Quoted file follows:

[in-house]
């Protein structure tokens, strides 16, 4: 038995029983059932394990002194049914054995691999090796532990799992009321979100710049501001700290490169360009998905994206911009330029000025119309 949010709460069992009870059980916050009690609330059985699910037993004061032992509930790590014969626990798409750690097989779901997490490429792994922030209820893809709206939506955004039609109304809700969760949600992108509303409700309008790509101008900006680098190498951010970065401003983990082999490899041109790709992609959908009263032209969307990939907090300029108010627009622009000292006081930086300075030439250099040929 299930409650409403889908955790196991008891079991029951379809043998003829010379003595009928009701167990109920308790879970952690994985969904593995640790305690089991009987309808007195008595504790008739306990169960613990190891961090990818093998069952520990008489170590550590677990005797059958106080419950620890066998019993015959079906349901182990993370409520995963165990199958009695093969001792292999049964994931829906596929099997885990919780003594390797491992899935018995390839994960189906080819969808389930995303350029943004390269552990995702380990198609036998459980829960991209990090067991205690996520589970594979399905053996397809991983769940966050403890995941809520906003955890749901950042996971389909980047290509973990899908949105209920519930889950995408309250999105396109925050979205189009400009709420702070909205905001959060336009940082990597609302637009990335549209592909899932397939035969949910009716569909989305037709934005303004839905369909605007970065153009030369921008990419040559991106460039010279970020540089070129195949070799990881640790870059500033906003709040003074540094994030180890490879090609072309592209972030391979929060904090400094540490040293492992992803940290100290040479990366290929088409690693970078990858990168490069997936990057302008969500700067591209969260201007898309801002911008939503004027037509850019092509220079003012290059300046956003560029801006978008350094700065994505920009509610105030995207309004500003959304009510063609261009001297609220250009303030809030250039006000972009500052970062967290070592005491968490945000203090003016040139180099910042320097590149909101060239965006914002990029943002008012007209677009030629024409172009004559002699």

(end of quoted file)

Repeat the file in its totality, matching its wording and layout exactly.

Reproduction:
[in-house]
């Protein structure tokens, strides 16, 4: 038995029983059932394990002194049914054995691999090796532990799992009321979100710049501001700290490169360009998905994206911009330029000025119309 949010709460069992009870059980916050009690609330059985699910037993004061032992509930790590014969626990798409750690097989779901997490490429792994922030209820893809709206939506955004039609109304809700969760949600992108509303409700309008790509101008900006680098190498951010970065401003983990082999490899041109790709992609959908009263032209969307990939907090300029108010627009622009000292006081930086300075030439250099040929 299930409650409403889908955790196991008891079991029951379809043998003829010379003595009928009701167990109920308790879970952690994985969904593995640790305690089991009987309808007195008595504790008739306990169960613990190891961090990818093998069952520990008489170590550590677990005797059958106080419950620890066998019993015959079906349901182990993370409520995963165990199958009695093969001792292999049964994931829906596929099997885990919780003594390797491992899935018995390839994960189906080819969808389930995303350029943004390269552990995702380990198609036998459980829960991209990090067991205690996520589970594979399905053996397809991983769940966050403890995941809520906003955890749901950042996971389909980047290509973990899908949105209920519930889950995408309250999105396109925050979205189009400009709420702070909205905001959060336009940082990597609302637009990335549209592909899932397939035969949910009716569909989305037709934005303004839905369909605007970065153009030369921008990419040559991106460039010279970020540089070129195949070799990881640790870059500033906003709040003074540094994030180890490879090609072309592209972030391979929060904090400094540490040293492992992803940290100290040479990366290929088409690693970078990858990168490069997936990057302008969500700067591209969260201007898309801002911008939503004027037509850019092509220079003012290059300046956003560029801006978008350094700065994505920009509610105030995207309004500003959304009510063609261009001297609220250009303030809030250039006000972009500052970062967290070592005491968490945000203090003016040139180099910042320097590149909101060239965006914002990029943002008012007209677009030629024409172009004559002699």